This was shared with me and I couldn’t pass up the opportunity to share it with you all!
Several years ago a teacher assigned to visit children in a large city hospital received a routine call requesting that she visit a particular child. She took the boy’s name and room number and was told by the teacher on the other end of the line, “We’re studying nouns and adverbs in his class now. I’d be grateful if you could help him with his homework so he doesn’t fall behind the others.” It wasn’t until the visiting teacher got outside the boy’s room that she realized it was located in the hospital’s burn unit. No one had prepared her to find a young boy horribly burned and in great pain. She felt that she couldn’t just turn and walk out, so she awkwardly stammered, “I’m the hospital teacher, and your teacher sent me to help you with nouns and adverbs.” The next morning a nurse on the burn unit asked her, “What did you do to that boy?” Before she could finish a profusion of apologies, the nurse interrupted her: “You don’t understand. We’ve been very worried about him, but ever since you were here yesterday, his whole attitude has changed. He’s fighting back, responding to treatment–It’s as though he’s decided to live.” The boy later explained that he had completely given up hope until he saw that teacher. It all changed when he came to a simple realization. With joyful tears he expressed it this way: “They wouldn’t send a teacher to work on nouns and adverbs with a dying boy, would they?” –James S. Hewett, Illustrations Unlimited (Wheaton: Tyndale House Publishers, Inc, 1988) pp. 292-293.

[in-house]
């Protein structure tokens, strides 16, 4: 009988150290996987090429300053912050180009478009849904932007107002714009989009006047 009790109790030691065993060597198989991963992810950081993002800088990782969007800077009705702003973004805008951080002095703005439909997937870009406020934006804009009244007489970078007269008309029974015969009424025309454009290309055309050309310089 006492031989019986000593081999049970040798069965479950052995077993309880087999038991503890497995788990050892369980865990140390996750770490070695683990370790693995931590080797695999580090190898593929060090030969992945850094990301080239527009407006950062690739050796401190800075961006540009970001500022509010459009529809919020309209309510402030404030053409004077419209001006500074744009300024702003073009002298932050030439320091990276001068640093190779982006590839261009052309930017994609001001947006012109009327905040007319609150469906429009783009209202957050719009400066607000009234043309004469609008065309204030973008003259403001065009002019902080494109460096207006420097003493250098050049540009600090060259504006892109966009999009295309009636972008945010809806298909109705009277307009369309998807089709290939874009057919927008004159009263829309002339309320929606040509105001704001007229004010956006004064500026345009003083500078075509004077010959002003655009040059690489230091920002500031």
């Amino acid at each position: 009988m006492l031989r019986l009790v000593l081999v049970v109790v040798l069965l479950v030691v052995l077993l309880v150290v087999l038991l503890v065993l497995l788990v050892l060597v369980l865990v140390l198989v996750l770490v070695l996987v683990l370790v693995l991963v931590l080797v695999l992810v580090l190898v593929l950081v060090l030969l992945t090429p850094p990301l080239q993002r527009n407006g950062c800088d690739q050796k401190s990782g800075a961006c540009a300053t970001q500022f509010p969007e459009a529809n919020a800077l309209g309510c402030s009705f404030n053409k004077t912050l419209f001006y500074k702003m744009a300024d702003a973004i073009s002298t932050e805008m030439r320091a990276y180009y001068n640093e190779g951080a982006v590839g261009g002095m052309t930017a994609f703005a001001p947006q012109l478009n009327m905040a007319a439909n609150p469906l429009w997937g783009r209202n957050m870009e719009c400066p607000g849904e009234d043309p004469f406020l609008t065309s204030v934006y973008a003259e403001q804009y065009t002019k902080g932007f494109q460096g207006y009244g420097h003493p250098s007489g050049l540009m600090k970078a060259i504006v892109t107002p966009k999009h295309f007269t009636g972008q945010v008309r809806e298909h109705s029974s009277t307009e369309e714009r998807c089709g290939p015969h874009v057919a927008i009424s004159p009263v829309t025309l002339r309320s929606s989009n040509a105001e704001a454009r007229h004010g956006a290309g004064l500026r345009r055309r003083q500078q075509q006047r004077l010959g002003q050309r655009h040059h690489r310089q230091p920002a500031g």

The Meiers, who work with the Grace Community School in Zambia said this: “We believe the main purpose of Grace Community school is to give kids hope. For some of our students, they get hope even from the simple food they receive, others encouragement from teachers, or simply passing their exams for the next grade. Ultimately our hope is that they will know the Lord Jesus loves them and wants them to be in His family and to discover His wonderful plan for their lives. If they have hope in Christ, we believe it will ultimately affect their lives, how they live and lead in Zambia, and the impact that they make on their world for God’s glory” (from the Meier’s blog).
No matter where we are or who we are around, God can use us in unexpected ways. There is always hope in Christ! As the psalmist said, “My hope is in you” (Psalm 39:7).